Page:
Friday, October 22, 2010

A Yom Kippur fish story and a questionable approbation; anecdotes concerning R. Solomon Hirschel, an early 19th century London rabbi.

Here's an interesting little anecdote published in צבי לצדיק, a book of Rabbi Tzvi Hirsch Levin of London and Berlin's Torah and miscellanies, published by R. Tzvi Yechezkel Michaelson (Pietrokov 1910). This can be found on page 177 f.n. 21 and concerns his son:

What happened was, R. Tzvi Hirsch's son, the Chief Rabbi of Great Britain from app. 1800 to 1842, known as Solomon Hirschell, noticed one Yom Kippur that a certain wealthy congregant who was a Kohen ascended to recite the priestly blessing, but didn't remove his shoes as required. So Rabbi Solomon did not allow him to duchan. As it happens, this man's custom was to give Rabbi Solomon a present of fish before every shabbat and holiday. Being as Sukkot was only a few days later, Rabbi Solomon assumed that there would be no fish from the congregant this time, because he must have been angry. So he told his wife to purchase fish. However, before Sukkot a package of fish arrived, just as it always did, and along with it was a beautiful little box. Inside the box was a doctor's note assuring that for a certain health issue it would have been dangerous to remove his shoes.

Charles Duschinsky, in his fascinating JQR articles on the Chief Rabbinate of the Great Synagogue, knows the identity of the congregant and brings the story in a slightly different version. In Duschinsky's version, it was Asher Goldschmid, one of the most prominent (you know, rich) members. In this version he is called to an aliya, and then Rabbi Solomon notices he's wearing boots instead of slippers. The rest of the story is identical, and Duschinsky does refer to the passage quoted above, but to my mind this version is more likely to be what actually transpired, for a number of reasons. In addition to knowing about whom the story occurred, presumably a kohen who could not remove his shoes for a medical reason really should not ascend to duchan, so what good is a doctor's note? Whereas there probably is no reason why someone who had to wear boots on Yom Kippur should not receive an aliya while wearing them. The story is not as bad as it may seem at first glance; it shows the rabbi not being afraid to speak truth to power. It also shows Goldschmid to be a class act, both in not getting upset and in also not objecting at the moment (unless of course that part of the story was erased from the official memory).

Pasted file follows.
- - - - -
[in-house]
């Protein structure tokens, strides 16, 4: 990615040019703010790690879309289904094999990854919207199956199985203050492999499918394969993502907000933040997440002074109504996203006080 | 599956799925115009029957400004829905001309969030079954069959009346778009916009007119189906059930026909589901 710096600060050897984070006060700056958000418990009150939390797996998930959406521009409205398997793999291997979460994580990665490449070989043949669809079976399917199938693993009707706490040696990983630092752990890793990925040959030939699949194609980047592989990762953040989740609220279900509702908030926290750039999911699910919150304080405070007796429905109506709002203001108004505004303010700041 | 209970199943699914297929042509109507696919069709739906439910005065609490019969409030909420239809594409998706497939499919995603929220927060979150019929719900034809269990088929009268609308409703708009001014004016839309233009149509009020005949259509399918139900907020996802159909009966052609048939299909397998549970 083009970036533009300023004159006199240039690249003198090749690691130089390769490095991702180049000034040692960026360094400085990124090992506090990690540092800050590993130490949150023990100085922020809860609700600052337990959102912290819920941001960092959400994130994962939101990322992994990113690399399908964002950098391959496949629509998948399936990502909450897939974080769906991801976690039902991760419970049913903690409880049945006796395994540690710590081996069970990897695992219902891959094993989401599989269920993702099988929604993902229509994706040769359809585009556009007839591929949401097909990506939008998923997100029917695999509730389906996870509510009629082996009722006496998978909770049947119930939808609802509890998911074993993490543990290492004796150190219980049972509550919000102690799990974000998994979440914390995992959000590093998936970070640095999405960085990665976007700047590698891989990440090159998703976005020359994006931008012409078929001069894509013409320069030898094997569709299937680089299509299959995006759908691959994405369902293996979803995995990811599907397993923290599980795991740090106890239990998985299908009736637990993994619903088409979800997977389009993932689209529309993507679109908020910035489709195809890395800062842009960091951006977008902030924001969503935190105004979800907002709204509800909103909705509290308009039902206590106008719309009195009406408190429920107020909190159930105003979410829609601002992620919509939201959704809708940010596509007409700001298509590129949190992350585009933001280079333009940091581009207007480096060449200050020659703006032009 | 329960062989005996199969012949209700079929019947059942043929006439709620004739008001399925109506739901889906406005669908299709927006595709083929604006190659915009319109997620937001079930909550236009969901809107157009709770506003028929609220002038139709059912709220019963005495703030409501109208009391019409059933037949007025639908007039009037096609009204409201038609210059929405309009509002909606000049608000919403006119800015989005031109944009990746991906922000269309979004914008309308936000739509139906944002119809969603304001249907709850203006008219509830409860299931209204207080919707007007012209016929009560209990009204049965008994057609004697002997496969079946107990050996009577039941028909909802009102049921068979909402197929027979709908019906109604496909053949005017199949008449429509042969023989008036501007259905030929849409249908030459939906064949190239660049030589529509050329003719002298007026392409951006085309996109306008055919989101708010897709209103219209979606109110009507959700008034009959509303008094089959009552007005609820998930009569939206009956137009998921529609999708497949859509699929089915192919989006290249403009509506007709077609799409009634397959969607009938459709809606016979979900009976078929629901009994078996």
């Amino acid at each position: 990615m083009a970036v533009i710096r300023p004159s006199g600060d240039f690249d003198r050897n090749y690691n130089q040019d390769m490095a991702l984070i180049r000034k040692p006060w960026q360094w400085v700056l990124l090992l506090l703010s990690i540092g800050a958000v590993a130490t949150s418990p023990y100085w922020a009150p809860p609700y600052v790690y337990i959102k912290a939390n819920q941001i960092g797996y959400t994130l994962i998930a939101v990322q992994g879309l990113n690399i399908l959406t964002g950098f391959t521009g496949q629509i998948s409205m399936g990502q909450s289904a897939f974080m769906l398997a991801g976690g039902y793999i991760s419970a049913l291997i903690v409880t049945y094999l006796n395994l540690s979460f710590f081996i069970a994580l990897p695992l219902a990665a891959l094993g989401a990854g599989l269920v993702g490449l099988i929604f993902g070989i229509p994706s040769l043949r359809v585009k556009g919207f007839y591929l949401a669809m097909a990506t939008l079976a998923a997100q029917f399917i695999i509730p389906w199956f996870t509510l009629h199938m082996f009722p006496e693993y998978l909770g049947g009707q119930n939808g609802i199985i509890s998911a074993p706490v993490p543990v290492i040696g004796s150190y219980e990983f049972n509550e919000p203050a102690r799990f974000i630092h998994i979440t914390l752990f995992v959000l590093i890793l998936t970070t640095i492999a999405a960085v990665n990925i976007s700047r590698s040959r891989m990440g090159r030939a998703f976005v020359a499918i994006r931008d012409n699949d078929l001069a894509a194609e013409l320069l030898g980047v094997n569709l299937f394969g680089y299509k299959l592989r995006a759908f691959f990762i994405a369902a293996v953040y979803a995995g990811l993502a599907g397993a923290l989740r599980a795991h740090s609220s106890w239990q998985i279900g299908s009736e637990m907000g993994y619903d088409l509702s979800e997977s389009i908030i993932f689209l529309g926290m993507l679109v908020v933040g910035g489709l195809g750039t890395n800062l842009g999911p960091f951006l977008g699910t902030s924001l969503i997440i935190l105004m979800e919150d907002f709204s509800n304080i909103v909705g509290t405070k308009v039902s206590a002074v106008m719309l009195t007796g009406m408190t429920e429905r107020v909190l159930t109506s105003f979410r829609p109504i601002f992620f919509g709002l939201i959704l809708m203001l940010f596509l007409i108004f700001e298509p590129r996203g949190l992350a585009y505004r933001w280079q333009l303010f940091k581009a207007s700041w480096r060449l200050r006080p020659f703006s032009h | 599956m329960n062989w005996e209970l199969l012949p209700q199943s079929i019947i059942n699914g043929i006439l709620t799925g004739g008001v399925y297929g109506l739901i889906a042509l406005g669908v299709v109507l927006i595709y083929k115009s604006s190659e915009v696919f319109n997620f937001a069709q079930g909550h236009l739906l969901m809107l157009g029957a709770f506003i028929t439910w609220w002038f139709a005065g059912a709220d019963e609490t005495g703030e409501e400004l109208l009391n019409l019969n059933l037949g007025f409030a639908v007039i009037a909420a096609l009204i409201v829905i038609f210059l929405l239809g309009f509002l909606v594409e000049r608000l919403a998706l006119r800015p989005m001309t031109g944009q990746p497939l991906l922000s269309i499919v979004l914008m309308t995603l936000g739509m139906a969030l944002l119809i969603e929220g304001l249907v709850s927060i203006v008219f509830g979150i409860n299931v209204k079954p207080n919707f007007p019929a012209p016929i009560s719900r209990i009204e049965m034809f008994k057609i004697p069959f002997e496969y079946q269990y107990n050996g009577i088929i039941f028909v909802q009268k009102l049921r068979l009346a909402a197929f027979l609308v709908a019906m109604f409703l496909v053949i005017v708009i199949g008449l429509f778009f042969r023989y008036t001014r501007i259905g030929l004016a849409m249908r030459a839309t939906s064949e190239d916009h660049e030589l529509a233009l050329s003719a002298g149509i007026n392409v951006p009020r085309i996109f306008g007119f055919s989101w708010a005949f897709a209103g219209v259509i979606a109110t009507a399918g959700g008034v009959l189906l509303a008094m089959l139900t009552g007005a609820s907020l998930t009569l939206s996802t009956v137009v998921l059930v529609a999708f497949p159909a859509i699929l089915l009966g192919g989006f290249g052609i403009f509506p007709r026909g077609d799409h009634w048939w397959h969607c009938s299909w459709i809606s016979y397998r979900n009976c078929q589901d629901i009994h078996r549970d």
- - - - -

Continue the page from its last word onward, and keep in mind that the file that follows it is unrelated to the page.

Duschinsky couples this anecdote with another oral tradition, this one concerning a time when Rabbi Solomon was on the way to synagogue on shabbat wearing his customary white robes (see below). Some bad boys began harassing him, and a Jew who happened to be a boxer dispersed them. Rabbi Solomon grabbed the boxer's arm and escorted him to the synagogue. Later someone told him that it was not right to openly associate with someone who openly does not observe halacha, and he replied "The path of repentance is open to all." Eventually, as such stories generally go, the boxer eventually returned to full observance. Thus we see that Rabbi Solomon had a tolerant disposition.

Indeed, he made an enemy over a petty financial matter concerning a portrait of himself of a very interesting person who wrote an entire book blasting him. One of the chief criticisms of that man, Solomon Bennett, was that Rabbi Solomon gave a haskama to a book that was basically heretical. The book in question was an English translation of the famous maskil Shalom Hacohen's שרשי אמונה, which he and the Sephardic Haham Raphael Meldola (ordained by the Chida) felt was badly needed for the education of the youth who simply had no textbooks, and there were various pressures to use Christian educational tracts. Now, Bennett was not himself particularly orthodox or observant by any means, but that was his criticism of Hirschell.

Here's the "haskama" as it appears in the book, and a reference to it by Shalom Hacohen in his introduction:

The author expresses the urgency of such a book for youths who leave school at a very young age without acquiring the proper understanding of their religion.

One of Rabbi Solomon's allies wrote a pamphlet in response to Bennett's attack, defending the rabbi's piety, fasts, etc. Take a look at this explanation for the haskama itself:

It so happens that some things in the preface of the